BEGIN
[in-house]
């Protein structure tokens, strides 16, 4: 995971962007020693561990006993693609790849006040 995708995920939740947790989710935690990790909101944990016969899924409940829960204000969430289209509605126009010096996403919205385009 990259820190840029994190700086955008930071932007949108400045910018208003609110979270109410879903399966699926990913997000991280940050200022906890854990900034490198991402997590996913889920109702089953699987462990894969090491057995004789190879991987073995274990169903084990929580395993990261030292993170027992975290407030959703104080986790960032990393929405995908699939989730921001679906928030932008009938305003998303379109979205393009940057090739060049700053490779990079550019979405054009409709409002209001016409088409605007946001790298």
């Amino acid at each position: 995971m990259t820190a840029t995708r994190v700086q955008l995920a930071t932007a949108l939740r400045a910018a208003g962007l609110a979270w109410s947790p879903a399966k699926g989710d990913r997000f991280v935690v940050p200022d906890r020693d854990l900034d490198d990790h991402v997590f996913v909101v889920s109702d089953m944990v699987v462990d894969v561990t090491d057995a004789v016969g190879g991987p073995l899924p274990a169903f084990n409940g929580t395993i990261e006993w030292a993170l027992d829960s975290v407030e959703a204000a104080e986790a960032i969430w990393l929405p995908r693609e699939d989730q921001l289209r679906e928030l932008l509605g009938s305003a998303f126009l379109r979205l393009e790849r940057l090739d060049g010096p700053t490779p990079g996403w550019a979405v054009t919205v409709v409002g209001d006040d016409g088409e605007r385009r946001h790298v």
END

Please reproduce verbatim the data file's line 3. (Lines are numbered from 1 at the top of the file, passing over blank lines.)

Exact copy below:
């Amino acid at each position: 995971m990259t820190a840029t995708r994190v700086q955008l995920a930071t932007a949108l939740r400045a910018a208003g962007l609110a979270w109410s947790p879903a399966k699926g989710d990913r997000f991280v935690v940050p200022d906890r020693d854990l900034d490198d990790h991402v997590f996913v909101v889920s109702d089953m944990v699987v462990d894969v561990t090491d057995a004789v016969g190879g991987p073995l899924p274990a169903f084990n409940g929580t395993i990261e006993w030292a993170l027992d829960s975290v407030e959703a204000a104080e986790a960032i969430w990393l929405p995908r693609e699939d989730q921001l289209r679906e928030l932008l509605g009938s305003a998303f126009l379109r979205l393009e790849r940057l090739d060049g010096p700053t490779p990079g996403w550019a979405v054009t919205v409709v409002g209001d006040d016409g088409e605007r385009r946001h790298v």